The frequency problem – having to get up 2 or 3 nights a week to urinate

Briefly, it seems to be recognised that there are two very different explanations of what causes the frequency problem.

Either, that your bladder has become more muscular and therefore smaller from years of having to pass your urine past partial blockages in your urine tract – down to 200 mls or less, so that it takes less time for your bladder to be full again.

Or, that, for whatever reason, your bladder has become weaker, too weak to empty itself properly when you urinate, and so it takes less time for it to be full again.

If you’re experiencing this problem, there’s a simple way of determining which is the most likely cause in your case – have a Urologist measure your bladder’s capacity.

If the cause is the second one, in our experience, even the best Urologists tell you that nothing can be done about weak bladders.

If the cause in your case is the first one, in an experience claimed by one of our readers, (full details of which have been provided many times on this blog,) a Dr Andrew Brooks, Urologist, advised, and carried out, a TURP operation, which he claimed would largely fix the problem within 3 months or so, (it would be interesting to know if is still telling this to, and doing this with patients?) and, as a result, (1) our reader underwent an operation under a full anaesthetic, which always has its risks, (2) spent two days in hospital, (3) was damaged for life in a highly personal way, it always happens with TURP operations, and can’t be reversed, (4) all at a cost of more than $6,000, including Brooks’ $3,200 fee for less than hours work, even after Medicare rebates, BUT, as Brooks himself put in writing on 9 Sep. 2014, (27 days after the TURP,) he “He still has significant frequency and urgency,” and on 18 Nov. 2014, (3 months and 5 days after the TURP,) “Unfortunately the frequency and urgency is not resolved.”

Incidentally, our reader claims that there never was an “urgency” problem – his referring to same, and his subsequent prescribing medication specifically to deal with it, is described by our reader as typical Brooks rubbish.

Incidentally, also, our reader also claims that Brooks had his nurse carry out the tests to establish the capacity of his bladder, (for more than it would have cost to have a properly qualified Urologist carry it out) – and that presumably it supported Brooks’ claim that it’s capacity was 200 mls or less. It’s said “presumably,” because our reader claims that he’s never been able to get Brooks to provide him with a copy of his nurse’s report, despite the fact that he’s entitled to it by law, and despite enlisting the support of the NSW Privacy Commissioner, who turned out to be completely  and utterly useless – what a surprise?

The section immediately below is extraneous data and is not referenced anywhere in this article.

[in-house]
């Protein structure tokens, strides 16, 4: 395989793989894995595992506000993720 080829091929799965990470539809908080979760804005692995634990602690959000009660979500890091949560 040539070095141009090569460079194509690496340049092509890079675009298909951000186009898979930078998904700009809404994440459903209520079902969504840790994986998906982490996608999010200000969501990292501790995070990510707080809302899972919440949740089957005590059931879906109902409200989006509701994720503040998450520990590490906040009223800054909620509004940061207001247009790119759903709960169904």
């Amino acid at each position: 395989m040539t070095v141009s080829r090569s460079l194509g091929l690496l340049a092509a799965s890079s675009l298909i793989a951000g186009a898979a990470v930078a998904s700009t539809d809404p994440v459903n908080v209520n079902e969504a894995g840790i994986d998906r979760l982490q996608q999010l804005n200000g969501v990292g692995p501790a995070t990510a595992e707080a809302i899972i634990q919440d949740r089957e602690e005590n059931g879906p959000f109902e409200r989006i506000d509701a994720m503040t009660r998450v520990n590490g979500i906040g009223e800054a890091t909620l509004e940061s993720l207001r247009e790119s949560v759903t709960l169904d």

As well as the problem of having to get up 2 or 3 times a night, something that can be almost as bad is that apparently it’s quite common for it to take quite a long time, after people have got up, before they can urinate successfully. Our reader claims that often, after he’d got up, he needed to work on his computer, or something, for up to half an hour before he could urinate successfully – something which he says one of the Urologists he consulted told him was also a well recognised problem.

To complete this story, our reader claims that, after his experiences with Brooks in 2014, he continued to experience the frequency problem,  until 1 October, 2018, when he started to be on Low Dose Naltrexone – described by some as the 5th greatest medical breakthrough in the history of mankind, and perhaps the greatest – and that these days, amongst other thing, he mostly doesn’t have to get up at all, and NEVER has to get up more than once, AND can usually urinate more or less straight away!

And if readers haven’t heard of Low Dose Naltrexone, we could write a book on it, and just about have – it’s story is one of the greatest scandals ever.

We keep being reminded of what Albert Einstein apparently used to say- “There are two things that are infinite – the Universe, and human stupidity; and I’m not sure about the Universe.” And you couldn’t get a better example of human stupidity than the Low Dose Naltrexone story.

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